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Relating West African Ancestry and Genetic Admixture to Health Phenotypes in the Tobago Cohort Study population

Beresford, Ruel (2023) Relating West African Ancestry and Genetic Admixture to Health Phenotypes in the Tobago Cohort Study population. Master Essay, University of Pittsburgh.

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Background: Researchers from the University of Pittsburgh have been collecting genetic infor-mation from research participants on the Caribbean island of Tobago, along with health pheno-types, in a prospective cohort study since 2000. This essay’s goal is to use Tobago Health Study (THS) data to relate African ancestry and admixture to health traits. Specifically, this study exam-ines the health outcomes of grip strength, calf muscle area, density, and intermuscular fat to see if they are related to African ancestry.
Methods: The Tobagonian Single Nucleotide Polymorphism, specifically 119 Ancestry In-formative Markers (AIMs) data was converted into additive. The BCFTools suite in Unix was used to locate and pull down the same AIMs from specific continental superpopulations (African, Euro-pean, South Asian, East Asian, admixed Americans) and subpopulations comprising each super-population (e.g., Yoruba, Esan, Mende) from the 1000 Genomes Project Phase 3 data. The super-population data was merged with the THS data, and data was analyzed with a principal compo-nents analysis. Factor loadings were computed to estimate the genetic admixture (ancestry) of the THS men. These factor scores were then used as primary explanatory variables in linear regression and ANOVA models to predict the health outcomes of interest.
Results: The Afro-Tobagonian Study Population demonstrates predominantly African An-cestry, followed less prominently by European and South Asian Ancestry. Subpopulation analysis shows prominent levels of West African ancestry. Factor 1, higher levels of which reflect a higher proportion of African ancestry alleles, had a significant (p = 0.01), positive association with inter-muscular fat.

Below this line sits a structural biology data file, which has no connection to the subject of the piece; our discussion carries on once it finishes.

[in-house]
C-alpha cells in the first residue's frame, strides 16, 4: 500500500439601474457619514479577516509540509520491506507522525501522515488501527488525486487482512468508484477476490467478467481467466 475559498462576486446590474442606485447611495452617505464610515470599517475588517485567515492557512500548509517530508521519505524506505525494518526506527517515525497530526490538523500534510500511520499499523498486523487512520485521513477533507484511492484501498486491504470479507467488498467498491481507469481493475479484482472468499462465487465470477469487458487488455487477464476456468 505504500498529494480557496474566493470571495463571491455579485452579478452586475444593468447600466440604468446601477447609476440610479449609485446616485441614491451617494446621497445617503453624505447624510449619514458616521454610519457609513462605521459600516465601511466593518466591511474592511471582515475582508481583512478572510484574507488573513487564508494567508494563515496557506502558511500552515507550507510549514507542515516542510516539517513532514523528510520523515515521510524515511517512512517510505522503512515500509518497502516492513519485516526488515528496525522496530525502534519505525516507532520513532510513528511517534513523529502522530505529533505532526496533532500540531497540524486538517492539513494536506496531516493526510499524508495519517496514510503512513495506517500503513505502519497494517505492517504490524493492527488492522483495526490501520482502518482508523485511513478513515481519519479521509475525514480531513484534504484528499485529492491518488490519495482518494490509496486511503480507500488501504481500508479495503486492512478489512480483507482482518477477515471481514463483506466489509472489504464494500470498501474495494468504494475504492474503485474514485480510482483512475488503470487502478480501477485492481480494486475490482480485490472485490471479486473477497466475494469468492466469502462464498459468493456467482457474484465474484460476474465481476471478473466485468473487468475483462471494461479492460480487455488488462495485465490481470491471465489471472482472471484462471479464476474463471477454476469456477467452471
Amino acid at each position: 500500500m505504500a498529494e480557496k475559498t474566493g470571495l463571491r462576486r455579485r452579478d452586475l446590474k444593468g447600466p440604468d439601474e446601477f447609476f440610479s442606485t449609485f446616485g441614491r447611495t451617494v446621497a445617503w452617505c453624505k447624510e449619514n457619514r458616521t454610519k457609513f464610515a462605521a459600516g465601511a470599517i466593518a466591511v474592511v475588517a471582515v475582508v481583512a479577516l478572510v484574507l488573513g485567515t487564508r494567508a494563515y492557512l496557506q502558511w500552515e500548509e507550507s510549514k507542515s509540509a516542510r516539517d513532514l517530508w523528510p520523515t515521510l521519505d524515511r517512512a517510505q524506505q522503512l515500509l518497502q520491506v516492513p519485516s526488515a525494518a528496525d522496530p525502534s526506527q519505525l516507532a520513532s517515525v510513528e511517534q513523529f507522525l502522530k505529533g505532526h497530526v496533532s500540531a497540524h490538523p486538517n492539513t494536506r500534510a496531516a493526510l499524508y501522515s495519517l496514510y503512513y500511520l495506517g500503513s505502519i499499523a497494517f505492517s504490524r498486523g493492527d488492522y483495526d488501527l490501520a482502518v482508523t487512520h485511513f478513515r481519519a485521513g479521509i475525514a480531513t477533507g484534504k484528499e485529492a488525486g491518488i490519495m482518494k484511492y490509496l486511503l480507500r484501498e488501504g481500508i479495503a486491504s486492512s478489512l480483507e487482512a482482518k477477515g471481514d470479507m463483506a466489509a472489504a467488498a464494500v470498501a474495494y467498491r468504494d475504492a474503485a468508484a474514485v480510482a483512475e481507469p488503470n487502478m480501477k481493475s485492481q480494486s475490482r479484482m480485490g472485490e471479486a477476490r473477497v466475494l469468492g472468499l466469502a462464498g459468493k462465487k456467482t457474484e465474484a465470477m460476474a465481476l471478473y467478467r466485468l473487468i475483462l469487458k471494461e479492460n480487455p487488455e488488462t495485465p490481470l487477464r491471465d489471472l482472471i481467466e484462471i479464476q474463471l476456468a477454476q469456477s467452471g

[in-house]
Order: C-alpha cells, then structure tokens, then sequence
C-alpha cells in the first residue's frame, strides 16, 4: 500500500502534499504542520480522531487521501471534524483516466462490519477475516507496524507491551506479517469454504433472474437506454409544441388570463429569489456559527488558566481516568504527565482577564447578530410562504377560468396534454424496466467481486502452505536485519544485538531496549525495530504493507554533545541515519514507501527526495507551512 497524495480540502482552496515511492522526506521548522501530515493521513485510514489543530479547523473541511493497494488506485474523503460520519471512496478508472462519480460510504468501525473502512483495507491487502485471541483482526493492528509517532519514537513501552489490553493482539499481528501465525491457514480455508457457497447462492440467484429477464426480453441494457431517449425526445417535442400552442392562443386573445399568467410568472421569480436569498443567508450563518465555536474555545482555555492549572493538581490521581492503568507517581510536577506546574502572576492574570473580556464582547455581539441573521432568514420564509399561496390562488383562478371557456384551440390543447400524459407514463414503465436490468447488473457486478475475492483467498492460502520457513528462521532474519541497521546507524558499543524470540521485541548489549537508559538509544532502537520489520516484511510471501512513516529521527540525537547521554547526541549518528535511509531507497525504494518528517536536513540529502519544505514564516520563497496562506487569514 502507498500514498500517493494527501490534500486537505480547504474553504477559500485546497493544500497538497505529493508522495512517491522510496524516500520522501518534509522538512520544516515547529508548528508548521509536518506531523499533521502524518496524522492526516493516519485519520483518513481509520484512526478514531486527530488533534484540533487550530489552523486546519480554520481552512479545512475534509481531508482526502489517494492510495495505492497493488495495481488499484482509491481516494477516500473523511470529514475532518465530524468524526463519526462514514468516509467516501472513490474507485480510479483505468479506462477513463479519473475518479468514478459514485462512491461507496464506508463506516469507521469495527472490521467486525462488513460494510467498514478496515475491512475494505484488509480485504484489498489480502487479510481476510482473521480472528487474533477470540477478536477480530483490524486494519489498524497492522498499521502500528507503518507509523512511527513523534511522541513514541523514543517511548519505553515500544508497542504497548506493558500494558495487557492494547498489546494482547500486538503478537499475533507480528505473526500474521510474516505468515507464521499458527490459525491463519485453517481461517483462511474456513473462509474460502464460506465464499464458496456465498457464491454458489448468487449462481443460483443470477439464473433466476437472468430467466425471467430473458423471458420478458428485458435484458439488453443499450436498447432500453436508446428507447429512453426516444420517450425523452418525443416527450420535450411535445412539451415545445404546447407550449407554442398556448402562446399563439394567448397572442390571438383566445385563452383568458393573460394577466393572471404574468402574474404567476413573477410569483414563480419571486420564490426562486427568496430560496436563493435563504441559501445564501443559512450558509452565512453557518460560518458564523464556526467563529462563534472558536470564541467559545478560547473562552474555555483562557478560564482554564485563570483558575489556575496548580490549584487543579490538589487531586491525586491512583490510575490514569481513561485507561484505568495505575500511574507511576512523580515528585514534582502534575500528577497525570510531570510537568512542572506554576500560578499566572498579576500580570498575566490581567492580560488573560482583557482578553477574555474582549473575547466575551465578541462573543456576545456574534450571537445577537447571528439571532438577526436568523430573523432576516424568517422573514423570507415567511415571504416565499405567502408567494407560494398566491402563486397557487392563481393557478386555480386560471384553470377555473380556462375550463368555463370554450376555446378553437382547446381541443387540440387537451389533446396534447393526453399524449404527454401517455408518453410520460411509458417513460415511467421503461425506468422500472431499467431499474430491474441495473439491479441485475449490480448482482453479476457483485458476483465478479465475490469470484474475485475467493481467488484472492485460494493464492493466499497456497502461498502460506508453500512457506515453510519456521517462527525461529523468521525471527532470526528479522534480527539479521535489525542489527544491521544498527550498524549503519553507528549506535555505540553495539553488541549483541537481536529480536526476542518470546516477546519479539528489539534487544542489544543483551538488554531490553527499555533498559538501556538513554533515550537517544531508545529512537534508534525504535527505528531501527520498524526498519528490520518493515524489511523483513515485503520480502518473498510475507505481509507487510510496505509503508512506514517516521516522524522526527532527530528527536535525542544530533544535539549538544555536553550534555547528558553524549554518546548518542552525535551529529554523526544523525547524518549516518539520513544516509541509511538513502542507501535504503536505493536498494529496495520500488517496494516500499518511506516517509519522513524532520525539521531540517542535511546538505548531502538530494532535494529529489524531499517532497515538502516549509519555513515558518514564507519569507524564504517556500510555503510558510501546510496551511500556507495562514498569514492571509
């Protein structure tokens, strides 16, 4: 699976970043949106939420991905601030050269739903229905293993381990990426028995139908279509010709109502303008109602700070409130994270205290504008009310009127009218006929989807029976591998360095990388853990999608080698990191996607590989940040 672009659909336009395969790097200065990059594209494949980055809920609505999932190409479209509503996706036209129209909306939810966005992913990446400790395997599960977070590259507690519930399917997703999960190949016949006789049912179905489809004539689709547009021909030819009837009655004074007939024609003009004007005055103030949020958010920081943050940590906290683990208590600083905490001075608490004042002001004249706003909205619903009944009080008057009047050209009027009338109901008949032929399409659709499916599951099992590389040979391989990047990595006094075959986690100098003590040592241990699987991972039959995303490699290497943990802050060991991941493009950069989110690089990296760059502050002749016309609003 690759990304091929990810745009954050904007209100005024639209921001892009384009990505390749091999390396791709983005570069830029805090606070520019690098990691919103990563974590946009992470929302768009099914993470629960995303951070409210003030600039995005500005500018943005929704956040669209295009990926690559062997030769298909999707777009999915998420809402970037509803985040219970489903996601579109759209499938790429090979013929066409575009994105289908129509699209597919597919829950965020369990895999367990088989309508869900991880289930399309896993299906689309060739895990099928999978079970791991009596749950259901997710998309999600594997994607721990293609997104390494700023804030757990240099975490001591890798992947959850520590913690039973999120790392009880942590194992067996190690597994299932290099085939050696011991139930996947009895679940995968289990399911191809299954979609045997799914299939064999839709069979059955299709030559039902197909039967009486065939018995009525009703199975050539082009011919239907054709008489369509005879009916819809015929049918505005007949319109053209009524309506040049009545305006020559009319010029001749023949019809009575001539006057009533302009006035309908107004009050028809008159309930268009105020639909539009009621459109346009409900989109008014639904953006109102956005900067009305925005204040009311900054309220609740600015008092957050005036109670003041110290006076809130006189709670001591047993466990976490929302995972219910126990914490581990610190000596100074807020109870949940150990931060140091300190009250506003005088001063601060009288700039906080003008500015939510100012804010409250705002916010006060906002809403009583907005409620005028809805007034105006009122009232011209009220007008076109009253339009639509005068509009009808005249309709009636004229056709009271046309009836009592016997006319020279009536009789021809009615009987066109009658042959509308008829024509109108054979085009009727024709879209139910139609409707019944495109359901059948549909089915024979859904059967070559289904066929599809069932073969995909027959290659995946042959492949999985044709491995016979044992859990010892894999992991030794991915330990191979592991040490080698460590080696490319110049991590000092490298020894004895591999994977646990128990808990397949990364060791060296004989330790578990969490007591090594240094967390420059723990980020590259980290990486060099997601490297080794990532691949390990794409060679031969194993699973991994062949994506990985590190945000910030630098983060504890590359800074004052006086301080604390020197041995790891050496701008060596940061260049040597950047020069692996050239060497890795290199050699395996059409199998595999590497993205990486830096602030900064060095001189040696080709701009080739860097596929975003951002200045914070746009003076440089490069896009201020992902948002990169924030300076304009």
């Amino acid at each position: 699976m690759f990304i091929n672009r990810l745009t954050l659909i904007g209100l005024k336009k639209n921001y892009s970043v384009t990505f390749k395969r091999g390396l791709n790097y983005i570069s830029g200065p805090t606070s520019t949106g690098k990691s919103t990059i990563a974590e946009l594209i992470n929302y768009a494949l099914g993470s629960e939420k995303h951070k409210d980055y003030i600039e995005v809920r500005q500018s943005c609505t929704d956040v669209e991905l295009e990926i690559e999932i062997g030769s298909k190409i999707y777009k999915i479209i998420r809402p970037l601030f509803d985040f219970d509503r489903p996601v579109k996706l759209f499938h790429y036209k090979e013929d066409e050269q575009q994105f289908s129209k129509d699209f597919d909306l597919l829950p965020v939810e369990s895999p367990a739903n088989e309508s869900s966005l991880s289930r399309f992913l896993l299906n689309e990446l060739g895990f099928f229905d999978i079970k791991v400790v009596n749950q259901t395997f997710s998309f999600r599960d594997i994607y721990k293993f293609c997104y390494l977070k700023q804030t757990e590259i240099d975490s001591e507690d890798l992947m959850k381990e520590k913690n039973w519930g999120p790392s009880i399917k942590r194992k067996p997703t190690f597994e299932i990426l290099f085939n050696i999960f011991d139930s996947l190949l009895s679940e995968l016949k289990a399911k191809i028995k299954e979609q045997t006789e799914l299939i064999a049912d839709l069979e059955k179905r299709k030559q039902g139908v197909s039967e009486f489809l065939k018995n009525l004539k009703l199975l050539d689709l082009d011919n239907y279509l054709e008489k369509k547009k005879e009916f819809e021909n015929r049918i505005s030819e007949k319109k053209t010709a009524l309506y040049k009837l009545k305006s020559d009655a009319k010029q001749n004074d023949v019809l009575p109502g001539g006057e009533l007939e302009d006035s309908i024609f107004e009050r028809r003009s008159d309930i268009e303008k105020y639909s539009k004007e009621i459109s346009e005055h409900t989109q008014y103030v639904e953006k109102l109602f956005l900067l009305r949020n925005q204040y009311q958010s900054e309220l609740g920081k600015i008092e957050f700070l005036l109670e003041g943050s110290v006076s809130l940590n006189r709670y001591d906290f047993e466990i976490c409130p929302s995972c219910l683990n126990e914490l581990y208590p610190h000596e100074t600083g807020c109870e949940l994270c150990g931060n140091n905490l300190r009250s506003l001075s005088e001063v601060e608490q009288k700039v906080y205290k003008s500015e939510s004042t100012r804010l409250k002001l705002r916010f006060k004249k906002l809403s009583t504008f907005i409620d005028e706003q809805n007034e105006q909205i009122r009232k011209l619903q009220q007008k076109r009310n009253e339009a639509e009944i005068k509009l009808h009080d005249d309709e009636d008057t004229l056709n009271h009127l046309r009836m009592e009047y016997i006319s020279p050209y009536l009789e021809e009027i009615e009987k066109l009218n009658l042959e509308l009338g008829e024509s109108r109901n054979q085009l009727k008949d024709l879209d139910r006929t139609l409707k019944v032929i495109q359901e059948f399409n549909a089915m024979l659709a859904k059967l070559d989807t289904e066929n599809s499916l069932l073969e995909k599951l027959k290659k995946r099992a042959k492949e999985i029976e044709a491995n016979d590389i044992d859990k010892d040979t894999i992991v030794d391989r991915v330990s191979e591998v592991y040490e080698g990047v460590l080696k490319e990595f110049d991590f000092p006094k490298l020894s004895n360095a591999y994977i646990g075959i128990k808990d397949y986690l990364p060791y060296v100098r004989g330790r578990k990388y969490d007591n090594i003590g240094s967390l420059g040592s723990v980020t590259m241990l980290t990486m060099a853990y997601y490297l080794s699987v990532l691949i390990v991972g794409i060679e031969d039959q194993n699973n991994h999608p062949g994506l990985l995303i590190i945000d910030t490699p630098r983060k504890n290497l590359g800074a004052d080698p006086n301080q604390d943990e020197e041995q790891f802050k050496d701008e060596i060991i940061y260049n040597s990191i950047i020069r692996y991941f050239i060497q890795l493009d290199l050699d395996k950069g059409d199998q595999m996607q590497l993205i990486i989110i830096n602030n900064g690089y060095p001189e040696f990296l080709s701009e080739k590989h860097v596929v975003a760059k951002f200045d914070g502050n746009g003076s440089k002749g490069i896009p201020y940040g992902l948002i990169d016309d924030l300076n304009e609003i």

Conclusion: The Afro-Tobagonians unsurprisingly had primarily African ancestry, but the prominence of South Asian and European ancestry was somewhat novel. The prominence of Yo-ruba, Esan, and Mende ancestry was noteworthy. The relationship between intermuscular fat and African Ancestry substantiates what has been found in literature, and the positive dose response nature of the relationship is also intriguing and of public health relevance.


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Item Type: Other Thesis, Dissertation, or Long Paper (Master Essay)
Status: Unpublished
CreatorsEmailPitt UsernameORCID
Beresford, Ruelreb169@pitt.edureb1690000000217826082
ContributionContributors NameEmailPitt UsernameORCID
Thesis advisorSantanasto, Adamajs51@pitt.eduajs51UNSPECIFIED
Committee MemberKenkre, Tanyakenkre@edc.pitt.edukenkretUNSPECIFIED
Committee MemberMinster, Ryanrminster@pitt.edurminsterUNSPECIFIED
Date: 4 January 2023
Date Type: Completion
Submission Date: 15 December 2022
Access Restriction: 2 year -- Restrict access to University of Pittsburgh for a period of 2 years.
Number of Pages: 63
Institution: University of Pittsburgh
Schools and Programs: School of Public Health > Epidemiology
Degree: MPH - Master of Public Health
Thesis Type: Master Essay
Refereed: Yes
Uncontrolled Keywords: Molecular Epidemiology Afro Caribbeans Afro Tobagonians Chronic Diseases Global Health bioinformatics
Date Deposited: 04 Jan 2023 14:41
Last Modified: 04 Jan 2023 14:41


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